Burundian cuisine

From WikiMD's Food, Medicine & Wellness Encyclopedia

Burundian cuisine is the style of cooking and food associated with the people of Burundi, a small landlocked country in East Africa. The cuisine is heavily based on agricultural products such as grains, legumes, and vegetables, with a lesser emphasis on meat.

Overview[edit | edit source]

The staple food of Burundian cuisine is beans, which are used in various dishes. Other staples include corn, millet, sorghum, and cassava. The diet is supplemented with a variety of fruits and vegetables, including bananas, plantains, sweet potatoes, yams, cabbage, spinach, and tomatoes.

Traditional dishes[edit | edit source]

One of the most popular dishes in Burundian cuisine is boko boko harees, a dish made from mashed beans and corn. Another popular dish is ugali, a type of cornmeal porridge. It is often served with a sauce made from beans, peanuts, or avocados.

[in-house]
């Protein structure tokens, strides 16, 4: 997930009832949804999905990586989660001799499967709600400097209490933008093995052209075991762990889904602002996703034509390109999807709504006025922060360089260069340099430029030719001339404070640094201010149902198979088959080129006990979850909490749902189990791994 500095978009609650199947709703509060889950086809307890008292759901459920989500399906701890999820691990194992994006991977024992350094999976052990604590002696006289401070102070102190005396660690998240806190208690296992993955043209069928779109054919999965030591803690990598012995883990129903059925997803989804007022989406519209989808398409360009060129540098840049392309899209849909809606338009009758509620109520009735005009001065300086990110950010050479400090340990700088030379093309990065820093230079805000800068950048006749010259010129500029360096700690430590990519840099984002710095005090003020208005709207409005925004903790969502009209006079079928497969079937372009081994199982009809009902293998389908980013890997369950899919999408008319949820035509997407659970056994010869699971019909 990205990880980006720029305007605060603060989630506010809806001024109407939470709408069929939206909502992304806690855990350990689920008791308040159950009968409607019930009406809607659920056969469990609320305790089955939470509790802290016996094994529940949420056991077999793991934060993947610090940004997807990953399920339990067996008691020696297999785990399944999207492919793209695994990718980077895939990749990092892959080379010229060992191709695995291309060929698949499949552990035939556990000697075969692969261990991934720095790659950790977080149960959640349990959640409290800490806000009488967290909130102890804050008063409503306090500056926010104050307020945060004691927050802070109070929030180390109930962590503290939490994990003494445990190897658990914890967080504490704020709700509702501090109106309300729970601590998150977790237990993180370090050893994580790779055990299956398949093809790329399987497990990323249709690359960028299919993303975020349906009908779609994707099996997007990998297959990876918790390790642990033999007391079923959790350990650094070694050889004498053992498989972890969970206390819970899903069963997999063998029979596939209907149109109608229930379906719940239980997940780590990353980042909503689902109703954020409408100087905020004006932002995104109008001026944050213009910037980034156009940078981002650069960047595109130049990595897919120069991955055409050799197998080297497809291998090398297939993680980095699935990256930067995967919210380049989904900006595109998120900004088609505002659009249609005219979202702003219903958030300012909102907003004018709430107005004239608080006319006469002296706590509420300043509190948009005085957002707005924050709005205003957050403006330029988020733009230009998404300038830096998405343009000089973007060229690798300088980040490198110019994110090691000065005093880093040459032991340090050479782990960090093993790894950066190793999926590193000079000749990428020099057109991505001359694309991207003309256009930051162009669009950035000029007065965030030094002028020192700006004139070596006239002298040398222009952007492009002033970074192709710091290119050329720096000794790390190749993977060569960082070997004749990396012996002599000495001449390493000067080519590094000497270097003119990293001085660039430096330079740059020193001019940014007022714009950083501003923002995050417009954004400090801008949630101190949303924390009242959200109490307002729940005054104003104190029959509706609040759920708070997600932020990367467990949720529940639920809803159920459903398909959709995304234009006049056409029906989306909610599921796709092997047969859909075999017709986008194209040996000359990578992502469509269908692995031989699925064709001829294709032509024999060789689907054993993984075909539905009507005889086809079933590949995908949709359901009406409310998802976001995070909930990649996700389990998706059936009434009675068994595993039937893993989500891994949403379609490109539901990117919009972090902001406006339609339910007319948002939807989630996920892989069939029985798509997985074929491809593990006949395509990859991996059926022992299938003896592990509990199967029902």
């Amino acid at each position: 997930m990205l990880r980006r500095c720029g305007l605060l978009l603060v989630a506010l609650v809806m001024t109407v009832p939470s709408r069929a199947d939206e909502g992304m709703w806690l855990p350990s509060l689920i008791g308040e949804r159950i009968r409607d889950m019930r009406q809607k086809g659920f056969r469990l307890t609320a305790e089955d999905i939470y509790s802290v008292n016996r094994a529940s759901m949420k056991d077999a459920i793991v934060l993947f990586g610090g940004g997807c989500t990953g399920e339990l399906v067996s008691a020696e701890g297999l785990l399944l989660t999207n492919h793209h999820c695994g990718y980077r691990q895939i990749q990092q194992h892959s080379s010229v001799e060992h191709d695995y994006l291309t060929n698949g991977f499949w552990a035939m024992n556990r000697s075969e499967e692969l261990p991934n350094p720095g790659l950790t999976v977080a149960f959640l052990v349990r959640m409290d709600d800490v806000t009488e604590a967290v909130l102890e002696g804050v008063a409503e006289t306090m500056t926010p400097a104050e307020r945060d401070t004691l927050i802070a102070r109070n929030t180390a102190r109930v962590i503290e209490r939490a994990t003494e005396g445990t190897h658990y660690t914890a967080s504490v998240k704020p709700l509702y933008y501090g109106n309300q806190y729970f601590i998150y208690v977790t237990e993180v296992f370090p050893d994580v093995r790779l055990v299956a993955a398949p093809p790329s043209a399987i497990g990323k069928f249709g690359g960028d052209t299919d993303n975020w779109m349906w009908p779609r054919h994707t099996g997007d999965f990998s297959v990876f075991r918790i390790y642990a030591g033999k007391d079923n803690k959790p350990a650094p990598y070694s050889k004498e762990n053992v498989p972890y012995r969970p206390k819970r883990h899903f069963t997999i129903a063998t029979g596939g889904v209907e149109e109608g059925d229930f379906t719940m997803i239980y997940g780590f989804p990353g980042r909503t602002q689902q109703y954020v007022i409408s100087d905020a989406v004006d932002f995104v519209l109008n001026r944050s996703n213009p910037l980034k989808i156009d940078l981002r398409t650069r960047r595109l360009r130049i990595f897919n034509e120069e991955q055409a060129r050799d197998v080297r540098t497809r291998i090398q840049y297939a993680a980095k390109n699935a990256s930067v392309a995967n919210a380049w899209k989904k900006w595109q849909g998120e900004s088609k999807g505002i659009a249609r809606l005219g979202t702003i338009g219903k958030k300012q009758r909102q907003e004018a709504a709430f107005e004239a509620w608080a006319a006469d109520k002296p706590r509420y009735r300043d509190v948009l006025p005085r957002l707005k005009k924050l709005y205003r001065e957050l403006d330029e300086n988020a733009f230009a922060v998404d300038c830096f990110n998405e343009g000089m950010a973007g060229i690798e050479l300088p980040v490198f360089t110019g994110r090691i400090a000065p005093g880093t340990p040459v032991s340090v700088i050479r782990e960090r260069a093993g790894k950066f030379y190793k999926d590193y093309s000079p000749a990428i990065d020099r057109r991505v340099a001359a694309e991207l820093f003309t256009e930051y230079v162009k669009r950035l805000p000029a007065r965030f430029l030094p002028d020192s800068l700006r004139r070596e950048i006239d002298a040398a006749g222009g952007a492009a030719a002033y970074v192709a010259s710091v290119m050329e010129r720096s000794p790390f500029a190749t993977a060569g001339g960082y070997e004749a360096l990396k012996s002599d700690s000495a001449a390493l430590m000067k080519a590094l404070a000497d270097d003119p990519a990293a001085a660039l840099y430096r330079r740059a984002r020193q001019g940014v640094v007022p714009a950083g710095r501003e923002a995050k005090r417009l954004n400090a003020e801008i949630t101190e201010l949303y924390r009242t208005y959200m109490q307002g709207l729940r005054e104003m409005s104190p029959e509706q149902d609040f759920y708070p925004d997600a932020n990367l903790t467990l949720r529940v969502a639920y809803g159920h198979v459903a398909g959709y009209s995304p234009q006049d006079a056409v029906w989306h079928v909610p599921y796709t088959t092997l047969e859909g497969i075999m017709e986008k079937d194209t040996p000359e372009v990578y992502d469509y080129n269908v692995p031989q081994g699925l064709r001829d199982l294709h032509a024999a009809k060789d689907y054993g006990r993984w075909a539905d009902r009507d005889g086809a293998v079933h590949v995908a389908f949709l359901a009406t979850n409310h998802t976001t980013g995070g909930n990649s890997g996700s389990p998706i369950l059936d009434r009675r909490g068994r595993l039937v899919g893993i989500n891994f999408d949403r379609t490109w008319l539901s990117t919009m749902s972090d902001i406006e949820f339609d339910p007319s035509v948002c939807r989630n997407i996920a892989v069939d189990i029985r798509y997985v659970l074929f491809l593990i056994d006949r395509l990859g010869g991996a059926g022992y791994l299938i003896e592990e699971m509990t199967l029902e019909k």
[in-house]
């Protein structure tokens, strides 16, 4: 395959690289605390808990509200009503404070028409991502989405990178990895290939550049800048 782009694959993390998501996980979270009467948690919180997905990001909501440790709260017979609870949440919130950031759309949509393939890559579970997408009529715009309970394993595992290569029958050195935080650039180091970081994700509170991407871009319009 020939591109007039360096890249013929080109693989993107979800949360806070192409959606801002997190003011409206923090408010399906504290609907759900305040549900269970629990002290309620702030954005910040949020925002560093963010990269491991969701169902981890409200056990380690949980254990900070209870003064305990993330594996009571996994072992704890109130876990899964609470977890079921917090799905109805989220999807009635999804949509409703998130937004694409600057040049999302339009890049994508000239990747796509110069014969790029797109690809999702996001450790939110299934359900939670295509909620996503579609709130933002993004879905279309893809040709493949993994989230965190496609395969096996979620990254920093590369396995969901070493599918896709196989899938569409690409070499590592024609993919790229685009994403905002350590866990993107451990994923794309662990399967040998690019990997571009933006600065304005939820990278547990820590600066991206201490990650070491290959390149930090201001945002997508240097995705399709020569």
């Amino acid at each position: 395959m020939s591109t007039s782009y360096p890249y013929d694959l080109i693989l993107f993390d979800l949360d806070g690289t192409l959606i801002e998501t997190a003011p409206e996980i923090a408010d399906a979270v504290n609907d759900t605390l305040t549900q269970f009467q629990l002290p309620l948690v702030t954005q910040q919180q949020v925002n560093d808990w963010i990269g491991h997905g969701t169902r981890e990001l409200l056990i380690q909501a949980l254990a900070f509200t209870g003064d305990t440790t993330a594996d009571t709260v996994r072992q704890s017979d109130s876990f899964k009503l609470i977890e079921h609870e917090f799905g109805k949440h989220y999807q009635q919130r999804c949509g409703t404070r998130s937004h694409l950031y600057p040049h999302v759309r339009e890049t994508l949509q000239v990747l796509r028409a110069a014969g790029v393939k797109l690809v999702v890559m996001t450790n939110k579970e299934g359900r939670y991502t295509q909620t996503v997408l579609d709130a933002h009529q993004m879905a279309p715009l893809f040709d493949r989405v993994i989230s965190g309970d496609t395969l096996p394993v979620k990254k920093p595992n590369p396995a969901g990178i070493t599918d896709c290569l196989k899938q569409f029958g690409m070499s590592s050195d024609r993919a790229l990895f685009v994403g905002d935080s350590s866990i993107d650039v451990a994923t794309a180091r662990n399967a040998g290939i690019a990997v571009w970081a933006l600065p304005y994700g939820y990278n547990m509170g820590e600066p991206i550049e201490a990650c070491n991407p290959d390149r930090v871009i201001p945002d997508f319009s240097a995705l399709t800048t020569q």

Mukeke, a type of small fish found in Lake Tanganyika, is also a popular dish in Burundi. It is often grilled or fried and served with ugali or rice.

Beverages[edit | edit source]

Traditional Burundian beverages include banana beer, which is made from fermented bananas, and urwarwa, a type of banana wine. Tea and coffee are also popular, with Burundi being a significant producer of both.

Influence[edit | edit source]

The cuisine of Burundi has been influenced by its neighboring countries, including Rwanda, Tanzania, and the Democratic Republic of the Congo. This is reflected in the use of similar ingredients and cooking techniques.

See also[edit | edit source]

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Contributors: Prab R. Tumpati, MD